October 2018 marks the 100th anniversary celebration of the founding of independent Czechoslovakia. The country has been referred to as the Czech Republic since 1993’s amicable parting of Czech and Slovak states, and both the Czech Republic and Slovakia are getting set for the anniversary.
Prague has been priming for the party for several years, renovating and refurbishing landmarks to welcome visitors. While the city will be alive with special exhibits, festivals and many free events, so too will the record number of festhalls and pubs, as Praguers hoist a pint of beer to usher in the anniversary.
Beer drinking is a favourite pastime here and so it is no surprise the Czech Republic boasts a unique claim to fame: it has the highest beer consumption per capita in the world.
The country’s famous brand of Pilsner Urquell originated here in 1842 after it was first brewed in the Czech town of Pilsen. Today, that small town 80 kilometres away is home to many competing brewers. Just down the road, the brand Budweiser Budvar is brewed in a town named Budweis. Sound familiar?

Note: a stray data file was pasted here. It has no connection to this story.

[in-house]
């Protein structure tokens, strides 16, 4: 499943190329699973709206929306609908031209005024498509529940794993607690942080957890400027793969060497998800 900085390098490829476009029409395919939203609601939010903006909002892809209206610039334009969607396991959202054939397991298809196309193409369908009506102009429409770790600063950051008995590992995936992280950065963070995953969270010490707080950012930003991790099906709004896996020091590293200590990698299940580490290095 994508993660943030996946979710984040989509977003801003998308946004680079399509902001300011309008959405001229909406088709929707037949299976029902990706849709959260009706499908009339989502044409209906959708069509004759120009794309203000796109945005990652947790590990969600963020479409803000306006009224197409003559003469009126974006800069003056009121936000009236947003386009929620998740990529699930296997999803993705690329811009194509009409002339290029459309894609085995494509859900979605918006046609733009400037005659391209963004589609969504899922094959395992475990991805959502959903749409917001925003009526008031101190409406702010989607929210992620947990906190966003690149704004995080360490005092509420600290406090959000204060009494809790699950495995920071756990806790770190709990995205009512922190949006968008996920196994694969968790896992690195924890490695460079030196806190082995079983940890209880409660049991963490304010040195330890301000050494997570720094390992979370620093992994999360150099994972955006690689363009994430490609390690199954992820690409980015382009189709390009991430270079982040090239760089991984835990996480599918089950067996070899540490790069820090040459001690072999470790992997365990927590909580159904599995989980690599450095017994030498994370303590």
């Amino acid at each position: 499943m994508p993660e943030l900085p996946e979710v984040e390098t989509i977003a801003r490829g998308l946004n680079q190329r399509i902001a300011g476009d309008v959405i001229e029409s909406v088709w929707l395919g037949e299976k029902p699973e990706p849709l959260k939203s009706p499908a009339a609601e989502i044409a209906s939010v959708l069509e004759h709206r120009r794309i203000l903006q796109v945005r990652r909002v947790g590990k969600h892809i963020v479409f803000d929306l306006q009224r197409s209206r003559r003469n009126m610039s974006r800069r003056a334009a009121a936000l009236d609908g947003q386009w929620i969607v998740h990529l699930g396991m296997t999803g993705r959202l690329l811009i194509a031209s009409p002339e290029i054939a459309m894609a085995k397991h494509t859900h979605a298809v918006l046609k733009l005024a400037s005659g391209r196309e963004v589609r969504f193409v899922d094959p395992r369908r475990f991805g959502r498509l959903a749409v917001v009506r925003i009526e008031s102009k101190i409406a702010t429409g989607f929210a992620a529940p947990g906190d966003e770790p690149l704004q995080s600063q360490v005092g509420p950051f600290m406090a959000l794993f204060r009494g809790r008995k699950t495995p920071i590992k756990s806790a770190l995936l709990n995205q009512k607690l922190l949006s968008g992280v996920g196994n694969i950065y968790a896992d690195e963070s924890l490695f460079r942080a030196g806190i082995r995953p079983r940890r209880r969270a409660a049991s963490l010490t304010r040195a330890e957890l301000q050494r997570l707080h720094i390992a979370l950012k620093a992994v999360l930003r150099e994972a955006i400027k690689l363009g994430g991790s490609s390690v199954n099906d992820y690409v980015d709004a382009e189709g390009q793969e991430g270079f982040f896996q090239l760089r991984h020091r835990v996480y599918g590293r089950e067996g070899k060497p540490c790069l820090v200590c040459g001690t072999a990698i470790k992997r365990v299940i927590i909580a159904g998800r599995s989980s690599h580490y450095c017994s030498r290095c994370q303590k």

The American brewer Budweiser adopted that name for its product after a visit to the town in the 19th century and quite likely after imbibing a few, or several, sudsy samples.
Medieval charm, spectacular architecture and Czech beer . . . the reasons to visit Prague just keep adding up, whether to quench your thirst for history or, quite simply, to quench your thirst.
OPPOSITE PAGE: The Prague Astronomical Clock is one of the city’s greatest treasures and has been working for 600 years. It attracts crowds every hour to enjoy a mechanical performance as 12 Apostles parade in the windows.ABOVE: Day shot of the Gothic spires of Church of Our Lady Before Tyn, which dominates the Old Town Square.
Tourists are drawn to the majestic buildings in Old Town Square.
THIS PAGE: Tourists flock to the John Lennon Peace Wall, often spray painting their grafitti art and peaceful prose.OPPOSITE PAGE: Art Nouveau stained-glass window created by Czech painter Alfons Mucha in the St. Vitus Cathedral at Prague Castle.